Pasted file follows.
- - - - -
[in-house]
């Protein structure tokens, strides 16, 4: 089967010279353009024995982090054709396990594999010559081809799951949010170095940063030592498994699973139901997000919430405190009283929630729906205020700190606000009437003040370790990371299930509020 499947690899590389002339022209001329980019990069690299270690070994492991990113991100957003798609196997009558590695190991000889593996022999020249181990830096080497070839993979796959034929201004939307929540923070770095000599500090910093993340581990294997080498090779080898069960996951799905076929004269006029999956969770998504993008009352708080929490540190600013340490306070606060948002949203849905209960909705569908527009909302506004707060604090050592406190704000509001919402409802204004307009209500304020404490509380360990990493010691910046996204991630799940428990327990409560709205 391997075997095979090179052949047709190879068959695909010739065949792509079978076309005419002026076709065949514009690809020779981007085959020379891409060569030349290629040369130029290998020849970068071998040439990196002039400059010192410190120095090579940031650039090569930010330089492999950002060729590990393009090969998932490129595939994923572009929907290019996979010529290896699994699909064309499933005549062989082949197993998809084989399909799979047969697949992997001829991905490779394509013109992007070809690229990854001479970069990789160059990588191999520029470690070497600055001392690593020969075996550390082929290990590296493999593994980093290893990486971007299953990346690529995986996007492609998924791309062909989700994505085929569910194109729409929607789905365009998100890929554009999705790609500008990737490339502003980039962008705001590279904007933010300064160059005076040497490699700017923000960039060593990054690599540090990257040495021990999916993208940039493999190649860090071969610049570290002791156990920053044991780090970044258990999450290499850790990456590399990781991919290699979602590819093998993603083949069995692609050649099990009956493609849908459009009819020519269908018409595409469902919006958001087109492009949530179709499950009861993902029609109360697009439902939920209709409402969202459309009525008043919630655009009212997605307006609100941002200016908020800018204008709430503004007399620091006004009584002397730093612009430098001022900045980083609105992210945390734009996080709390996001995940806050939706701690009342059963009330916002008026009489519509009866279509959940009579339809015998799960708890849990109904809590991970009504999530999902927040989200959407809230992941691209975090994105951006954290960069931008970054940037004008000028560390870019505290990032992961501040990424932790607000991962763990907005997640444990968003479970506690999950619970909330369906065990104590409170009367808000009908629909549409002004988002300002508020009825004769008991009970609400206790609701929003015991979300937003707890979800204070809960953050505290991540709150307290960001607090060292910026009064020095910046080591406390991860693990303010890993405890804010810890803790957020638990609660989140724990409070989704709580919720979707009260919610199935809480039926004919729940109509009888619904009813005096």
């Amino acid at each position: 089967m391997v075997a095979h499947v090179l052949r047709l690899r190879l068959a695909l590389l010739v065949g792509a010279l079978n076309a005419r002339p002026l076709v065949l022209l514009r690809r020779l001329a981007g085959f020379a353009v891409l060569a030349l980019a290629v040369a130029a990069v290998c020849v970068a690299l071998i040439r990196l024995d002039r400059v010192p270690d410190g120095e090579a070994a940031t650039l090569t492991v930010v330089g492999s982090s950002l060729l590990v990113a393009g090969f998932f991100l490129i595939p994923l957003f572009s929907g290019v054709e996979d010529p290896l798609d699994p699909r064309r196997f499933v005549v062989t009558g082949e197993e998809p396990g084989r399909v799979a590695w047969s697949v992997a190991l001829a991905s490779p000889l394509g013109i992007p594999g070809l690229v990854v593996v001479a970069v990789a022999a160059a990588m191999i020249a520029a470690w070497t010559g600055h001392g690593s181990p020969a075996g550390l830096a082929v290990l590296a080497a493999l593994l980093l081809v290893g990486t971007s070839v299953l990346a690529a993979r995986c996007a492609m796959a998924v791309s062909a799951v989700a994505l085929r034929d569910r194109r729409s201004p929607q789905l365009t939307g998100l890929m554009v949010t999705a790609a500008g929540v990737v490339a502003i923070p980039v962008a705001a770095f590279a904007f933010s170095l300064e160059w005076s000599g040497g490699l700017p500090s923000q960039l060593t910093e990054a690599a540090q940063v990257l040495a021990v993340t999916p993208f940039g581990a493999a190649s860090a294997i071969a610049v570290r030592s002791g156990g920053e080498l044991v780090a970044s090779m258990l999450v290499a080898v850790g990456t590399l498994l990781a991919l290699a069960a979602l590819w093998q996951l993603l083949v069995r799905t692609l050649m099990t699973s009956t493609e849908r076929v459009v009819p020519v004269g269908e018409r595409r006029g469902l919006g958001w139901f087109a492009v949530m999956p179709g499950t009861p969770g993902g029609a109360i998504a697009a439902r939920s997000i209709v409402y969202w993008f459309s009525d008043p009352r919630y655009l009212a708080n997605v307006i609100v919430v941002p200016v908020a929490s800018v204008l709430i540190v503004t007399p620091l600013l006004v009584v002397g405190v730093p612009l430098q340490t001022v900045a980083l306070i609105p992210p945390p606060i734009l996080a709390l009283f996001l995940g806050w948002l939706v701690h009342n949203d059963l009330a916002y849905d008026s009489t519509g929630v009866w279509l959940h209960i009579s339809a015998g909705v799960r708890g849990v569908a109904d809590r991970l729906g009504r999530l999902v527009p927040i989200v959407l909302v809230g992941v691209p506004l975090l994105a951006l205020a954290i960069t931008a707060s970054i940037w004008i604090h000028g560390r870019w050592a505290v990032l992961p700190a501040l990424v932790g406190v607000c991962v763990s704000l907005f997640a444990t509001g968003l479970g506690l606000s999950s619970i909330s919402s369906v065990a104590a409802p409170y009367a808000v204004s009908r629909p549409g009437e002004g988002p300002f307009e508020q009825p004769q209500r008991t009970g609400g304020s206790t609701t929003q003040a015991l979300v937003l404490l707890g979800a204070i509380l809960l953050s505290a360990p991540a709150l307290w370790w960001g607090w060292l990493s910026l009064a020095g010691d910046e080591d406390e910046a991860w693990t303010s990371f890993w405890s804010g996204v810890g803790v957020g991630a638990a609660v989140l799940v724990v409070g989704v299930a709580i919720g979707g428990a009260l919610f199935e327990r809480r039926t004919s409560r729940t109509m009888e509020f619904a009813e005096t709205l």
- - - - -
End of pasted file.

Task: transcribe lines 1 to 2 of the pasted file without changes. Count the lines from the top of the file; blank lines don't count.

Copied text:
[in-house]
């Protein structure tokens, strides 16, 4: 089967010279353009024995982090054709396990594999010559081809799951949010170095940063030592498994699973139901997000919430405190009283929630729906205020700190606000009437003040370790990371299930509020 499947690899590389002339022209001329980019990069690299270690070994492991990113991100957003798609196997009558590695190991000889593996022999020249181990830096080497070839993979796959034929201004939307929540923070770095000599500090910093993340581990294997080498090779080898069960996951799905076929004269006029999956969770998504993008009352708080929490540190600013340490306070606060948002949203849905209960909705569908527009909302506004707060604090050592406190704000509001919402409802204004307009209500304020404490509380360990990493010691910046996204991630799940428990327990409560709205 391997075997095979090179052949047709190879068959695909010739065949792509079978076309005419002026076709065949514009690809020779981007085959020379891409060569030349290629040369130029290998020849970068071998040439990196002039400059010192410190120095090579940031650039090569930010330089492999950002060729590990393009090969998932490129595939994923572009929907290019996979010529290896699994699909064309499933005549062989082949197993998809084989399909799979047969697949992997001829991905490779394509013109992007070809690229990854001479970069990789160059990588191999520029470690070497600055001392690593020969075996550390082929290990590296493999593994980093290893990486971007299953990346690529995986996007492609998924791309062909989700994505085929569910194109729409929607789905365009998100890929554009999705790609500008990737490339502003980039962008705001590279904007933010300064160059005076040497490699700017923000960039060593990054690599540090990257040495021990999916993208940039493999190649860090071969610049570290002791156990920053044991780090970044258990999450290499850790990456590399990781991919290699979602590819093998993603083949069995692609050649099990009956493609849908459009009819020519269908018409595409469902919006958001087109492009949530179709499950009861993902029609109360697009439902939920209709409402969202459309009525008043919630655009009212997605307006609100941002200016908020800018204008709430503004007399620091006004009584002397730093612009430098001022900045980083609105992210945390734009996080709390996001995940806050939706701690009342059963009330916002008026009489519509009866279509959940009579339809015998799960708890849990109904809590991970009504999530999902927040989200959407809230992941691209975090994105951006954290960069931008970054940037004008000028560390870019505290990032992961501040990424932790607000991962763990907005997640444990968003479970506690999950619970909330369906065990104590409170009367808000009908629909549409002004988002300002508020009825004769008991009970609400206790609701929003015991979300937003707890979800204070809960953050505290991540709150307290960001607090060292910026009064020095910046080591406390991860693990303010890993405890804010810890803790957020638990609660989140724990409070989704709580919720979707009260919610199935809480039926004919729940109509009888619904009813005096």